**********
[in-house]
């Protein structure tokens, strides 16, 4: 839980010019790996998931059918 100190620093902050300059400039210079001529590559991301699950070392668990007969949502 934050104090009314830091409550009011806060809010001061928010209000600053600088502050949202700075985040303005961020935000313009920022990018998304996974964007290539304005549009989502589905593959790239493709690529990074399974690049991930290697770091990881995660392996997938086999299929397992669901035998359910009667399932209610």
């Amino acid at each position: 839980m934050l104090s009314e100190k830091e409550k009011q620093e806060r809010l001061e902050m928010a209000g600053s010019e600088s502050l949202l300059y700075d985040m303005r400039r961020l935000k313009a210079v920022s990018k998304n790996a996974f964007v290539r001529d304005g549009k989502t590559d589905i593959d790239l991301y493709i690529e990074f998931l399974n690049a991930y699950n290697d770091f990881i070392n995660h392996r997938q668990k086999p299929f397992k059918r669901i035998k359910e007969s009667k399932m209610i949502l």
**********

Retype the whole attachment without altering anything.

[in-house]
């Protein structure tokens, strides 16, 4: 839980010019790996998931059918 100190620093902050300059400039210079001529590559991301699950070392668990007969949502 934050104090009314830091409550009011806060809010001061928010209000600053600088502050949202700075985040303005961020935000313009920022990018998304996974964007290539304005549009989502589905593959790239493709690529990074399974690049991930290697770091990881995660392996997938086999299929397992669901035998359910009667399932209610």
């Amino acid at each position: 839980m934050l104090s009314e100190k830091e409550k009011q620093e806060r809010l001061e902050m928010a209000g600053s010019e600088s502050l949202l300059y700075d985040m303005r400039r961020l935000k313009a210079v920022s990018k998304n790996a996974f964007v290539r001529d304005g549009k989502t590559d589905i593959d790239l991301y493709i690529e990074f998931l399974n690049a991930y699950n290697d770091f990881i070392n995660h392996r997938q668990k086999p299929f397992k059918r669901i035998k359910e007969s009667k399932m209610i949502l």